Preface. Some of the points I found most alarming or interesting:
- After water, concrete is the most widely used substance on Earth.
- Concrete is a thirsty behemoth, sucking up almost a 10th of the world’s industrial water use. This often strains supplies for drinking and irrigation
- If the cement industry were a country, it would be the third largest CO2 emitter, accounting for 4 to 8% of the world’s CO2
- Puts roofs over the heads of billions, fortifies defenses against natural disasters, and the structure for healthcare, education, transport, energy and industry. When combined with steel, it is the material that ensures our dams don’t burst, our tower blocks don’t fall, our roads don’t buckle and our electricity grid remains connected.
- But they also entomb vast tracts of fertile soil, constipate rivers, & choke habitats
- we may have already passed the point where concrete outweighs the combined carbon mass of every tree, bush and shrub on the planet.
- All the plastic produced over the past 60 years amounts to 8bn tonnes. The concrete industry pumps out more than that every two years.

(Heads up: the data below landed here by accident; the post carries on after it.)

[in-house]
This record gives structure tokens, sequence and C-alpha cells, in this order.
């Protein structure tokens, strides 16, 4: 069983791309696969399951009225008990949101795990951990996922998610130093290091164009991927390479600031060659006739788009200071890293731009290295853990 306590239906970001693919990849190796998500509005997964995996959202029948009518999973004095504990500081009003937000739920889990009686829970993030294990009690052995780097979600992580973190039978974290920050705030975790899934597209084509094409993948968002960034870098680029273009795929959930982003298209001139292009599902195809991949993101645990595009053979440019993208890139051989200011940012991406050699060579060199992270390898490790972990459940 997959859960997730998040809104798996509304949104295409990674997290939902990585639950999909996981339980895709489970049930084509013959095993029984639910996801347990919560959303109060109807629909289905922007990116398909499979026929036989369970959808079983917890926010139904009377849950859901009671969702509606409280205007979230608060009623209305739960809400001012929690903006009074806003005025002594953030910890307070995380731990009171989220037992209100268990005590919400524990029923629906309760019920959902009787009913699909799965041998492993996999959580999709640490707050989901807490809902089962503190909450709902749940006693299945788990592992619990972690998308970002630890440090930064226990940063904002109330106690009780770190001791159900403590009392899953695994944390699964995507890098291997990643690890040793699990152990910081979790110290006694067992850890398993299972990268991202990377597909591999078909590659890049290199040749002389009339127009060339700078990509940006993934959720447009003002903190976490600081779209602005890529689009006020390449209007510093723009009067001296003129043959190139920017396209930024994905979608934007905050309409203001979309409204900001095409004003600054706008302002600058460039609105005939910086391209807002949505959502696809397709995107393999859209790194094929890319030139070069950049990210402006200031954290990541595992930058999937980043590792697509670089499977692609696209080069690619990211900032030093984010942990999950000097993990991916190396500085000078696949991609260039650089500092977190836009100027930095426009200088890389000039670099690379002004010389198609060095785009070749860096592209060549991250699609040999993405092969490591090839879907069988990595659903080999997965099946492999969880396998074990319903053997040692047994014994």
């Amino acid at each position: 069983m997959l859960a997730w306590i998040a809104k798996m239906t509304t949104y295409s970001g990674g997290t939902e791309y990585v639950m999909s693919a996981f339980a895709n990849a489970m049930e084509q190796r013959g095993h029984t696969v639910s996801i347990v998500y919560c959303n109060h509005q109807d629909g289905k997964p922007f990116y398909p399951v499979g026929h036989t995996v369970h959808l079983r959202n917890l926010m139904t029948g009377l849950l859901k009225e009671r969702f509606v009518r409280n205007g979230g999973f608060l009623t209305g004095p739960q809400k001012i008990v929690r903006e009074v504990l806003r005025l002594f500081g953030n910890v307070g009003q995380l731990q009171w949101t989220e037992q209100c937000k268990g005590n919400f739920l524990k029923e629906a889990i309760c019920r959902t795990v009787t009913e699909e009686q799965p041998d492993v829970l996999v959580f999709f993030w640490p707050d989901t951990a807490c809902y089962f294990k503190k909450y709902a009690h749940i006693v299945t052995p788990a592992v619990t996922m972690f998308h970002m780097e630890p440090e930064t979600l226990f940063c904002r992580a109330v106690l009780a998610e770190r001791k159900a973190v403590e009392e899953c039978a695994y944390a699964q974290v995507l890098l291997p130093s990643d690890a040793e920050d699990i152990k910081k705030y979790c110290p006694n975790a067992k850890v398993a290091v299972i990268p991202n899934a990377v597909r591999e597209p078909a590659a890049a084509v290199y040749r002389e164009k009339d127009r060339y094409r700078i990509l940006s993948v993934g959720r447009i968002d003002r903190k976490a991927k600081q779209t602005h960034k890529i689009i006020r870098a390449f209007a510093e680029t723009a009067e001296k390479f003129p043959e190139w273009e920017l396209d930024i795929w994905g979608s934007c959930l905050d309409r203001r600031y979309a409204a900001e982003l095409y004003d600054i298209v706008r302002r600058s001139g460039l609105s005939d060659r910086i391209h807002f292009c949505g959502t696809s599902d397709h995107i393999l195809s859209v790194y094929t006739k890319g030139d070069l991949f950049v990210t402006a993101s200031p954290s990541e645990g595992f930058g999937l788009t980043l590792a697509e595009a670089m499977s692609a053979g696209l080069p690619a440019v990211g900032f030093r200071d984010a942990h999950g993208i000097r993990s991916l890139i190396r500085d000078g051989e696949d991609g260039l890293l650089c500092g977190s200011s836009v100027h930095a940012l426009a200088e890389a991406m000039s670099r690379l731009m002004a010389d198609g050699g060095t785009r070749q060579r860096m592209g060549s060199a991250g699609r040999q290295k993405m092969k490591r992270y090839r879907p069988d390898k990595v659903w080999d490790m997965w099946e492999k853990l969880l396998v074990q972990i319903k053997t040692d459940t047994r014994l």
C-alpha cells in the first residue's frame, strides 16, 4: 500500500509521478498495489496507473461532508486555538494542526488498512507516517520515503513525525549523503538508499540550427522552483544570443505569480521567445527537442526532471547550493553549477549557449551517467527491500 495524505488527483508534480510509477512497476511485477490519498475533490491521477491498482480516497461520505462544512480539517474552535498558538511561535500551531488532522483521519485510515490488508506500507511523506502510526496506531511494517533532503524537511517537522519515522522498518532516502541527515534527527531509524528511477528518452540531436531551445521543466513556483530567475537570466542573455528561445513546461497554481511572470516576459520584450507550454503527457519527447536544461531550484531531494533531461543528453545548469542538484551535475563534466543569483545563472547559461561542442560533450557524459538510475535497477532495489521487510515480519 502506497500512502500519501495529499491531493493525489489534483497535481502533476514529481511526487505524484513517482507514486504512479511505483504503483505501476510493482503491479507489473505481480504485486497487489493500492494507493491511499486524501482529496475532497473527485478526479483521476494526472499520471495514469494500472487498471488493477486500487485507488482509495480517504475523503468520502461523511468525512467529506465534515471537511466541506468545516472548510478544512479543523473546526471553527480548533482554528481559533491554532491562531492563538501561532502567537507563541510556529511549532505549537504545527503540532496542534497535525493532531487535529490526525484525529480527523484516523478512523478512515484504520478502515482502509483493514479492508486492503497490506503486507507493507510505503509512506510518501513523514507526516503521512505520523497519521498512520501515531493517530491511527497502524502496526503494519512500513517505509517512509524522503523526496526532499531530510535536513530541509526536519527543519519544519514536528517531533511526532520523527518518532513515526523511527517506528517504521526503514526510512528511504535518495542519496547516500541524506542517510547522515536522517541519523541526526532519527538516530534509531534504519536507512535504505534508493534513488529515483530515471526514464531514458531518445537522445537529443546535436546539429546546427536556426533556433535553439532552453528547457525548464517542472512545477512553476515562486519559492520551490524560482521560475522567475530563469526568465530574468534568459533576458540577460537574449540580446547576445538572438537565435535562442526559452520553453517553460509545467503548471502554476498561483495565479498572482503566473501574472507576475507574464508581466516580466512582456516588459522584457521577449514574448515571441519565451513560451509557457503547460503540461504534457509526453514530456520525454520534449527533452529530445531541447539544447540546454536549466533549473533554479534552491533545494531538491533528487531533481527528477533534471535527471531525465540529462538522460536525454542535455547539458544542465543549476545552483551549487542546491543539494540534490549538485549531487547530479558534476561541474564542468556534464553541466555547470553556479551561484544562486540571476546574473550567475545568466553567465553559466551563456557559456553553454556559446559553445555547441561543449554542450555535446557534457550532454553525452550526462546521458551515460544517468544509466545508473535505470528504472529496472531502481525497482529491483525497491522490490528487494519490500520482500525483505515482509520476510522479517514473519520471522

- The amount of concrete laid per square meter in Japan is 30 times the amount in America (the same as California using as much concrete as the entire U.S.)
- Many engineers argue that there is no viable alternative. Steel, asphalt and plasterboard are more energy intensive than concrete. The world’s forests are already being depleted at an alarming rate
Watts, J. 2019-2-25. Concrete: the most destructive material on Earth. The Guardian.
After water, concrete is the most widely used substance on the planet. But its benefits mask enormous dangers to the planet, to human health – and to culture itself